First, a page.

An unexpected visitor at night.


Paranormal fiction / Magic realism


Mainak Basak (India)

Last night’s dream was a strange one. Its peculiarity was principally attributed to the fact that it didn’t feel like a dream at all, or perhaps it felt that way to me because in a way it was so vividly similar to reality. At the beginning there was a bright light which seeped in through my half-open windows and rested on my bed where it lingered for a few seconds, then it was dark again. Almost at the exact moment the light escaped, I felt a presence in my room. Normally this would’ve been a terrifying experience for me, but right at that moment I didn’t feel any fear at all, rather I was curious to know the identity of my untimely visitor. Here I must point out that I can barely recall the small details of this particular incident, a lot of it now seems blurry, like a distant memory from ages ago. However, I won’t try and cram the empty spaces with fabricated lies, I think the blurry part has its own purpose, and it would be criminal of me to rob it of the same. But, before I tend to drift away into something else entirely, here’s what I saw last night: A child stood beside my bedroom window, beckoning me. Without any trepidation whatsoever, I followed him, knowing while I did that my feeling of trust emanated from somewhere deep within me. Maybe Scrooge felt the same way when the Ghost of Christmas Past visited him that night: unflinching, unquestionable trust. I was not surprised when I found myself standing on my windowsill with the boy beside me whose face I had not inspected yet, maybe that was blind trust again. We flew over the cityscape together, mocking the jealous night sky. In all probability I was invisible, insignificant and the thousand blinking lights below me were brighter but they belonged to souls, who, lost in their own brilliance, had never learnt how to fly. How many of them were sleeping peacefully? How many were being tormented by the memories of a love long lost, a dream long broken? I could not help but wonder. The remainder of my extraordinary voyage was lost in a ubiquitous cloud of thoughts, until the moment I found myself staring at a building I knew very well. Even in the gloom I could make out the emblem of a pigeon in full flight and the address: 16, Mandeville Gardens. Without waiting for the boy, I ran through the gates that seemed to swing open on their own accord, or maybe I was expected, by the building itself, which strangely enough I had always thought of as a sentient being. I climbed up the staircase, two steps at a time, just like old days. I dashed through the corridors, laughing like I had never laughed in a long, long time. The walls surrounding me echoed a thousand memories, feeding the void inside me, and I knew at once that this feeling, this trembling sensation inside me was joy, sheer joy. Finally, I found the room I was searching for. My old classroom greeted me with open arms, like a dear friend. On the teacher’s desk sat the child, a smile painted across his lips, and for the first time that night, he spoke: “I apologize for waking you up so late, you see, I’m dying.” For a moment I was lost for words as the happiness inside me refused to make way for the sorrow that occupied my soul, as a result what I felt was painfully close to empathy wrapped in a thin layer of ecstasy than was under a constant threat of being ruptured. “But why?” I asked, as I took my seat beside the window, from where I could see the kitchen of the adjacent house, whose owners had long abandoned it to cobwebs and dust and all other possible sources of decay. I recalled the day when I burst crackers in front of that very house and their pet dog chased me across the street and through the neighbourhood until he lost me amongst the lanes that I knew like the palm of my hand. “It’s because you have abandoned me, left me in this prison from which I cannot escape. I’ve tried and tried, waited for years for you to remember where you left me but you never came, you were too occupied with your perfect life. Amongst all your mundane duties you were absorbed and I was just trivial portion that you chose to ignore, like I didn’t matter anymore.” I stood there dumbfound, speechless as the little boy looked at me with eyes that were filled with admonishment and an abysmal pain which drove a stake right through my heart, causing me to physically feel his anguish. The ache was unbearable, it made my head dizzy to the point I could no longer look at him. “You are not trivial, you’ve always been alive, lost in a deep slumber from which my negligence wouldn’t allow you to wake. They say as you grow older you become wiser, but sometimes you just become impervious to pain, drowning with a smile on your face as life throws you overboard into the sea of sanity. You tend to be happy for other people rather than for yourself, this is our curse dear child.” The remnant of my dream was vague and foggy, interrupted by episodic visions of the child whose face began to morph into someone I knew well, or maybe not at all. Sunlight crept in through my windows and kissed my face. I turned sideways and looked at the photograph lying beside my bed, where the child in my dream stood smiling, flanked by my parents.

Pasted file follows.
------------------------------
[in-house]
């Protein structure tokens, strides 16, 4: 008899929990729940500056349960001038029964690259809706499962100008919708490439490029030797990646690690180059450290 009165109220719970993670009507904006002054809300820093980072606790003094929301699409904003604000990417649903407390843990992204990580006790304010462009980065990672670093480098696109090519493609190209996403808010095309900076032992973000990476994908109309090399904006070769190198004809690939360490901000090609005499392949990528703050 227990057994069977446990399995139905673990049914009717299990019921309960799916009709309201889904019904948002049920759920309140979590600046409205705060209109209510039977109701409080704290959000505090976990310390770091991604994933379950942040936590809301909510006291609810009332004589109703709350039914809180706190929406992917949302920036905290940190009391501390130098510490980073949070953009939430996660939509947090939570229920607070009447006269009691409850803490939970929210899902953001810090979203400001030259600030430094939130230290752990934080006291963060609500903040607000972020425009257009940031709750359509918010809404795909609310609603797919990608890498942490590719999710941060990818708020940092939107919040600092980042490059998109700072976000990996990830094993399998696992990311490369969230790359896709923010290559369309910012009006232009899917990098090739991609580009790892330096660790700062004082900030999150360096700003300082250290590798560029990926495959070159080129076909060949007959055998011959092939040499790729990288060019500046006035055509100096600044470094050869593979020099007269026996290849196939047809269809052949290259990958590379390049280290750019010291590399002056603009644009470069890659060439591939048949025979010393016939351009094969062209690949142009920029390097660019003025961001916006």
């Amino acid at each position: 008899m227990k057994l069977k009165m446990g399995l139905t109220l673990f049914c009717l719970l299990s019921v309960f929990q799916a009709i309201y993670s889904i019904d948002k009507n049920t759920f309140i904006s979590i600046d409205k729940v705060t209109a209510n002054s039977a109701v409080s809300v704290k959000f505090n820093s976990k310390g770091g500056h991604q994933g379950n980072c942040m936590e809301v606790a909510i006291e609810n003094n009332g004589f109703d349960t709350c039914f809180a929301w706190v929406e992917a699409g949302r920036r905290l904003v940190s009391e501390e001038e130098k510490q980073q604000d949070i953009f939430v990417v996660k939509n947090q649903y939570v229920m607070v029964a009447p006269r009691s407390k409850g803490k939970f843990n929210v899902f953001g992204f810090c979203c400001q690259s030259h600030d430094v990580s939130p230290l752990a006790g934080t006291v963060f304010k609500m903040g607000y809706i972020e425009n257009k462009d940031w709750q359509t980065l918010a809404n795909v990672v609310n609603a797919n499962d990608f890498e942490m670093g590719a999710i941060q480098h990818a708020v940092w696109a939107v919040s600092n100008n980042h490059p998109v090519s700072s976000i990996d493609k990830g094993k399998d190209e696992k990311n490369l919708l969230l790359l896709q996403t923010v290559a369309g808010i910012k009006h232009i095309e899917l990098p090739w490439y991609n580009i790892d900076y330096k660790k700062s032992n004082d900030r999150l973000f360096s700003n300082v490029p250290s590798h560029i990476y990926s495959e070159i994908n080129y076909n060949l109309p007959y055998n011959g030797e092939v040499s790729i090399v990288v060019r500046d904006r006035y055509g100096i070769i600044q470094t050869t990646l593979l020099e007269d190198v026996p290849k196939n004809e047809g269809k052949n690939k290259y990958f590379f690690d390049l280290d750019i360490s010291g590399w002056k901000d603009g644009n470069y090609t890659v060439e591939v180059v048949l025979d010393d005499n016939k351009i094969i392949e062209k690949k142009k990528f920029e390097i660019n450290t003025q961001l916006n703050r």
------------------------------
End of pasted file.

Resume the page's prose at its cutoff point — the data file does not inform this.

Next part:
Competition: Friendly feedback, Round 1



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